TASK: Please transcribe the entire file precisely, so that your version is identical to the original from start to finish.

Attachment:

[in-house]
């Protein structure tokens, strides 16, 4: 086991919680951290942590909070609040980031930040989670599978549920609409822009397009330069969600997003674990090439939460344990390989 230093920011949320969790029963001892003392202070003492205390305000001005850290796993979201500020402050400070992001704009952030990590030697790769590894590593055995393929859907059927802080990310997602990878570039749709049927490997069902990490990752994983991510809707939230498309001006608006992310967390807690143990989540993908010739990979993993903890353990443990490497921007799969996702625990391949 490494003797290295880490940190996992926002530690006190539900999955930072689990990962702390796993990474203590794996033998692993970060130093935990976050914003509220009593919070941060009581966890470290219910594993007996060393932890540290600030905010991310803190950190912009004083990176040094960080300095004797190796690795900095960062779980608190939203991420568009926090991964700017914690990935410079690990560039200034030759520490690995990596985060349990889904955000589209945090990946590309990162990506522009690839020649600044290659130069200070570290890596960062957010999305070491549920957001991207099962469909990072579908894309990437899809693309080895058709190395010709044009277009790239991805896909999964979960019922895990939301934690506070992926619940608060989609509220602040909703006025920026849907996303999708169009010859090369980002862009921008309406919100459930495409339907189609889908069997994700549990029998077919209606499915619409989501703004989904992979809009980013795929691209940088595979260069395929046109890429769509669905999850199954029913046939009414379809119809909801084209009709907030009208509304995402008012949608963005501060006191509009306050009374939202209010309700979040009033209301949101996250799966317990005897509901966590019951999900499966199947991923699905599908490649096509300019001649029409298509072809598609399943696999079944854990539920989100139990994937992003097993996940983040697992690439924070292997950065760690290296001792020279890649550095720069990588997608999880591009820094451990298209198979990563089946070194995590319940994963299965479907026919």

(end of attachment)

[in-house]
């Protein structure tokens, strides 16, 4: 086991919680951290942590909070609040980031930040989670599978549920609409822009397009330069969600997003674990090439939460344990390989 230093920011949320969790029963001892003392202070003492205390305000001005850290796993979201500020402050400070992001704009952030990590030697790769590894590593055995393929859907059927802080990310997602990878570039749709049927490997069902990490990752994983991510809707939230498309001006608006992310967390807690143990989540993908010739990979993993903890353990443990490497921007799969996702625990391949 490494003797290295880490940190996992926002530690006190539900999955930072689990990962702390796993990474203590794996033998692993970060130093935990976050914003509220009593919070941060009581966890470290219910594993007996060393932890540290600030905010991310803190950190912009004083990176040094960080300095004797190796690795900095960062779980608190939203991420568009926090991964700017914690990935410079690990560039200034030759520490690995990596985060349990889904955000589209945090990946590309990162990506522009690839020649600044290659130069200070570290890596960062957010999305070491549920957001991207099962469909990072579908894309990437899809693309080895058709190395010709044009277009790239991805896909999964979960019922895990939301934690506070992926619940608060989609509220602040909703006025920026849907996303999708169009010859090369980002862009921008309406919100459930495409339907189609889908069997994700549990029998077919209606499915619409989501703004989904992979809009980013795929691209940088595979260069395929046109890429769509669905999850199954029913046939009414379809119809909801084209009709907030009208509304995402008012949608963005501060006191509009306050009374939202209010309700979040009033209301949101996250799966317990005897509901966590019951999900499966199947991923699905599908490649096509300019001649029409298509072809598609399943696999079944854990539920989100139990994937992003097993996940983040697992690439924070292997950065760690290296001792020279890649550095720069990588997608999880591009820094451990298209198979990563089946070194995590319940994963299965479907026919």